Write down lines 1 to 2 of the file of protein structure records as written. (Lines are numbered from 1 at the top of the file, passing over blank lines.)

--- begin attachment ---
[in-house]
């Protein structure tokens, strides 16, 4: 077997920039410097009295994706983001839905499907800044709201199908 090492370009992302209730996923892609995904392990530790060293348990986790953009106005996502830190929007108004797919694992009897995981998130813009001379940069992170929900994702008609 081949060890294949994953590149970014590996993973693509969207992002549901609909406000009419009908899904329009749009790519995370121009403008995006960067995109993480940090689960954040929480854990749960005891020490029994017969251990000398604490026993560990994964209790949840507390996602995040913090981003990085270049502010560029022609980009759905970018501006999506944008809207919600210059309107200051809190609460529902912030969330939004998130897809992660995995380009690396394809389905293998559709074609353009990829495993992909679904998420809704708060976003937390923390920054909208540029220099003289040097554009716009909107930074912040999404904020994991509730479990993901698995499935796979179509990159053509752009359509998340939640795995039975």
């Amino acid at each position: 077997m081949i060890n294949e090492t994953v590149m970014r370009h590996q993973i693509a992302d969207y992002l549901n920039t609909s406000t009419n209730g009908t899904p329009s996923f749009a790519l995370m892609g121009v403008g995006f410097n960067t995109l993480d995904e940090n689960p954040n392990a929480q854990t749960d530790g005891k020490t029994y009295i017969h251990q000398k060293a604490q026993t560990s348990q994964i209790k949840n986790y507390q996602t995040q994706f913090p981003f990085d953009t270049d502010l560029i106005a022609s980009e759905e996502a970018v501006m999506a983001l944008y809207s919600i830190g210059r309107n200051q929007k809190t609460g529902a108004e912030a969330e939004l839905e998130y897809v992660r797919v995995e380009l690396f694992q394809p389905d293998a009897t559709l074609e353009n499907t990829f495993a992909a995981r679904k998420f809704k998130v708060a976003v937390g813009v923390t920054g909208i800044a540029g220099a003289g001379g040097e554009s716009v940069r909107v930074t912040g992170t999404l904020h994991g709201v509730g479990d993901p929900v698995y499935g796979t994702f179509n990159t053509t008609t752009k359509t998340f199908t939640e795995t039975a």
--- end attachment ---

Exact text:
[in-house]
């Protein structure tokens, strides 16, 4: 077997920039410097009295994706983001839905499907800044709201199908 090492370009992302209730996923892609995904392990530790060293348990986790953009106005996502830190929007108004797919694992009897995981998130813009001379940069992170929900994702008609 081949060890294949994953590149970014590996993973693509969207992002549901609909406000009419009908899904329009749009790519995370121009403008995006960067995109993480940090689960954040929480854990749960005891020490029994017969251990000398604490026993560990994964209790949840507390996602995040913090981003990085270049502010560029022609980009759905970018501006999506944008809207919600210059309107200051809190609460529902912030969330939004998130897809992660995995380009690396394809389905293998559709074609353009990829495993992909679904998420809704708060976003937390923390920054909208540029220099003289040097554009716009909107930074912040999404904020994991509730479990993901698995499935796979179509990159053509752009359509998340939640795995039975």